What a difference a year makes. COVID-19 has not disappeared — in fact it is resurging slightly in Allegheny County and the eastern U.S. (click for today’s map) — but we’ve learned more about how it spreads and the relative safety of being outdoors. This spring I’m resuming my outings in local parks with the COVID safety rules below:
Everyone must wear a mask that covers their nose and mouth.
We will social distance 6 feet as we walk.
If the number of participants makes social distancing difficult I will divide the group and ask for volunteer(s) to lead the other group(s). Six people per group seems right but the number depends on the trail we use.
That said …
Join me on my first bird and nature outing of 2021 at Duck Hollow and Lower Frick Park on Sunday, 28 March 2021 — 8:30am to 10:00am.
We’ll see migrating ducks and early songbirds and hope to see an eastern phoebe and tree swallows. Fingers crossed!
Wear a mask that covers your nose and mouth (COVID safety rules above). Dress for the weather and wear comfortable walking shoes. Bring binoculars, field guides and a scope for river watching if you have them.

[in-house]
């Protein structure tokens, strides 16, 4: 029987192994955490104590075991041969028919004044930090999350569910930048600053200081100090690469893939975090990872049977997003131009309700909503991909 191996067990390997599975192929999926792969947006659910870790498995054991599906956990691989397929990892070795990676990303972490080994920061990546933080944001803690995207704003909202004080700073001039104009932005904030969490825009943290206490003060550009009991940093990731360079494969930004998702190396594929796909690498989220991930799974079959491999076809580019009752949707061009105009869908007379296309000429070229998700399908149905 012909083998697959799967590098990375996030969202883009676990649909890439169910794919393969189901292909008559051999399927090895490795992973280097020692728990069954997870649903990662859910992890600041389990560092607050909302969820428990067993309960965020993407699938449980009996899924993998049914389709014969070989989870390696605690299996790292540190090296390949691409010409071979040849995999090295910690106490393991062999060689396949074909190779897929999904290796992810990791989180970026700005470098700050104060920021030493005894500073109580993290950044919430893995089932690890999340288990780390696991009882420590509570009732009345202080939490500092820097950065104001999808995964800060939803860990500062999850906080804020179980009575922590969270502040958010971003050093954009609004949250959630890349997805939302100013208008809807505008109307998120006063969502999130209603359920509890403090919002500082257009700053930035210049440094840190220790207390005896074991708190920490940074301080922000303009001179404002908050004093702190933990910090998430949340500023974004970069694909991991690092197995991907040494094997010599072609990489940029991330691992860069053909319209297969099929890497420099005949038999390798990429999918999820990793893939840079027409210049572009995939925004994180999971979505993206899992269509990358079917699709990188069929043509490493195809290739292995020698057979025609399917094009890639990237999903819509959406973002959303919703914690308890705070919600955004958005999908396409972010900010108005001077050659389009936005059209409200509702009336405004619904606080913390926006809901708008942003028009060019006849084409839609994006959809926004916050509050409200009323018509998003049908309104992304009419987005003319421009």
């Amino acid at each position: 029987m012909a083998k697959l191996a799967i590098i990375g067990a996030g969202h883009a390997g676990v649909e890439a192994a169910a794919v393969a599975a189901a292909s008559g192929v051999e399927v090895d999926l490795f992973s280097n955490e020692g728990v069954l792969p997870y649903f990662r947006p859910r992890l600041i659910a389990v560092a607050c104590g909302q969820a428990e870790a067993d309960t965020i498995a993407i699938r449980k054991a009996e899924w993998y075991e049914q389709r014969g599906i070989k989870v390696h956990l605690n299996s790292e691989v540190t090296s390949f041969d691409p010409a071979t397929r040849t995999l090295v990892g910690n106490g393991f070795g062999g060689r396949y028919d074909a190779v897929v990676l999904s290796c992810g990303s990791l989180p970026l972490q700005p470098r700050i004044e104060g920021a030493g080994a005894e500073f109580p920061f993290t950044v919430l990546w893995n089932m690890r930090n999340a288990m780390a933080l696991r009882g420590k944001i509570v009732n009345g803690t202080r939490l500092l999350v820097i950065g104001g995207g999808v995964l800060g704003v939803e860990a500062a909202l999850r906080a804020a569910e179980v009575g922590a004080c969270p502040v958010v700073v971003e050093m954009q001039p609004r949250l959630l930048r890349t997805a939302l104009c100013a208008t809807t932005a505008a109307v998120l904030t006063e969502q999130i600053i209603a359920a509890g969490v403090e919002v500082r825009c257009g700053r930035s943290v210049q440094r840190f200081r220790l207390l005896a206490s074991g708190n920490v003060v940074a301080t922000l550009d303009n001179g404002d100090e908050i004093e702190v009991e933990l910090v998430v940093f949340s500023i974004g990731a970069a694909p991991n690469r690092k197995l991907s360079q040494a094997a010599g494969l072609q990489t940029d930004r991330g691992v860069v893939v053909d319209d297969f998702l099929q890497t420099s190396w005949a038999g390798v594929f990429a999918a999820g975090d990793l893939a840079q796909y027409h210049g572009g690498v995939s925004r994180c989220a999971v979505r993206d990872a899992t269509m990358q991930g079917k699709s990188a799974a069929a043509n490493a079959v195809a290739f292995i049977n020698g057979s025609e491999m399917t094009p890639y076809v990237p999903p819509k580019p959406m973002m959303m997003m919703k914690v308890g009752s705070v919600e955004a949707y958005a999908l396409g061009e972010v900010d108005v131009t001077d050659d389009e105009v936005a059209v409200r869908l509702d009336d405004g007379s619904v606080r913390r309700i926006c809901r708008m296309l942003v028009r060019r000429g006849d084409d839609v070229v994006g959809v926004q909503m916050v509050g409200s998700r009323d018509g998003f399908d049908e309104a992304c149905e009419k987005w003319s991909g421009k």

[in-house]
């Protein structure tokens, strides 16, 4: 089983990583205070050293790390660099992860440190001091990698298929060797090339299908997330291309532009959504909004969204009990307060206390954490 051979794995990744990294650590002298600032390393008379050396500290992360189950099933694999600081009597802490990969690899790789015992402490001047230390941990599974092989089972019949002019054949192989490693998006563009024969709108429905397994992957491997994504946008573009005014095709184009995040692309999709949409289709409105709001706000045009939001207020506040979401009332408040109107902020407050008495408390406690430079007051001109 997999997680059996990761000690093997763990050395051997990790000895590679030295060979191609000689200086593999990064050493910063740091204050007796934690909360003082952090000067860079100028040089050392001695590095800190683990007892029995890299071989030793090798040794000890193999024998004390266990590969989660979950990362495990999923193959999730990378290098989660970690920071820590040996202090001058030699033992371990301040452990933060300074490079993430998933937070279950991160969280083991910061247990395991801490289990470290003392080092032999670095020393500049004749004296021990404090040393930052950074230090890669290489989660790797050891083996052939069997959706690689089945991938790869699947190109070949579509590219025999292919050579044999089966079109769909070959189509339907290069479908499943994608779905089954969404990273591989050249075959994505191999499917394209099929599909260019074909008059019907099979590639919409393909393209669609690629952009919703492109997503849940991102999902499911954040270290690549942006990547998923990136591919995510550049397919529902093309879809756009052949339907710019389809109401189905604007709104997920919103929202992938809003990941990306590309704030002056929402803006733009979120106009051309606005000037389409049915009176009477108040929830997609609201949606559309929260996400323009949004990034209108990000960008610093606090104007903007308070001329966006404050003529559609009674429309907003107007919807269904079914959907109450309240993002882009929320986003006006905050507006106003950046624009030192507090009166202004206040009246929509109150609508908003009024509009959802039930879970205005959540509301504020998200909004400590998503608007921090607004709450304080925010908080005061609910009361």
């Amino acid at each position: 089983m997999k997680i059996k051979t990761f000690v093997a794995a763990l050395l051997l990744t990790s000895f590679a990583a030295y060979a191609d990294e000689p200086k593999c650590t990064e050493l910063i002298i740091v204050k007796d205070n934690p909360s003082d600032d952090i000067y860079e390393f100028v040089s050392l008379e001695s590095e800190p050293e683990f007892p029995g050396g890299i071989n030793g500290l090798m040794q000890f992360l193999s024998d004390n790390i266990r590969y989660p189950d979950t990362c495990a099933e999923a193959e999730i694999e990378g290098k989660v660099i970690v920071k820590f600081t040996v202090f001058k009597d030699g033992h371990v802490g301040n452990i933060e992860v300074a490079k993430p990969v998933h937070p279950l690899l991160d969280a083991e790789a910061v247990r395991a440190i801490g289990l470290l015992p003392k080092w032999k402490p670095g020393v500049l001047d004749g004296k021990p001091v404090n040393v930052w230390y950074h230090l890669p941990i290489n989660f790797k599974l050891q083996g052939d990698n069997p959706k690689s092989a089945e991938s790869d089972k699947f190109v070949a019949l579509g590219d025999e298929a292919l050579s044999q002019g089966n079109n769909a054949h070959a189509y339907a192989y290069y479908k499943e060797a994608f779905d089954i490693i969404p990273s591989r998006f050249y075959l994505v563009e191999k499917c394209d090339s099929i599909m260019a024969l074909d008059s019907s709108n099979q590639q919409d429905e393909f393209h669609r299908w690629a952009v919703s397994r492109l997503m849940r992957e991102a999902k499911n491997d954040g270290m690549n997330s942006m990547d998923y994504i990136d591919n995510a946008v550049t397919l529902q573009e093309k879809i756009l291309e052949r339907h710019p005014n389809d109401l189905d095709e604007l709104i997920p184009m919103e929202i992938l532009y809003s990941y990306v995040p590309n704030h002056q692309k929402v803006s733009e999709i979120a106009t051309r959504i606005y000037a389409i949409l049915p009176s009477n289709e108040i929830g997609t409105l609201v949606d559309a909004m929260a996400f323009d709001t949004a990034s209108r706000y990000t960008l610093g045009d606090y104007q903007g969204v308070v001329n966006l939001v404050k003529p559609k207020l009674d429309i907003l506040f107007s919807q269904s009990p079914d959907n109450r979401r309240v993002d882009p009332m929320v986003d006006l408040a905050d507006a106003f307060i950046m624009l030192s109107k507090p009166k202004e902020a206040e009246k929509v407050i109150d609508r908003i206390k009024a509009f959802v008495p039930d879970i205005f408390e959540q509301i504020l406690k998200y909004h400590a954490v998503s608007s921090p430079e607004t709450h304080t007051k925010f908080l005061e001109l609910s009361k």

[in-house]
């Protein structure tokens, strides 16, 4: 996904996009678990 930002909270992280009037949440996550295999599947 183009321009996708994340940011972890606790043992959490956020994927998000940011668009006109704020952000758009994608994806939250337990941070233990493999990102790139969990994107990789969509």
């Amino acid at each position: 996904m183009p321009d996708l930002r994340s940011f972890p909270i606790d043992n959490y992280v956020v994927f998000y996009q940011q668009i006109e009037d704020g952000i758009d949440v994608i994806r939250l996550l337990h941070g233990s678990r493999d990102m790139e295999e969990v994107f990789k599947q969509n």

Hope to see you there.
Visit my Events page before you come in case of changes or cancellations.
(photo from Wikimedia Commons; click the caption to see the original)
The best part is that now we have hope. There are three vaccines and they are becoming more available.
Alaska leads the country in vaccine rollout. Pennsylvania hasn’t done so well. Though I am vaccine-eligible it was very hard to get one in Pittsburgh this winter. The logjam started to break up last month. I’m getting my 2nd Moderna shot on Friday!
If you’re fully vaccinated your life improves. According to the CDC:
If you’ve been fully vaccinated you can gather indoors with fully vaccinated people without wearing a mask. You can gather indoors with unvaccinated people from one other household (e.g. relatives) without masks(*), and if you’ve been around someone who has COVID-19, you do not need to stay away from others or get tested unless you have symptoms(*).
The Hays bald eagles are having a Happy Valentine’s Day with their first egg of the season just 36 hours old. The female laid her first egg on Friday 12 February 2021 at approximately 5:55pm. Their happy event was on the CBS Local news, at Trib-Live, and captured on the streaming cam on YouTube.
The female usually lays her second egg three days after the first so watch the Hays Nest Eaglecam tomorrow, 15 February, for the arrival of another egg.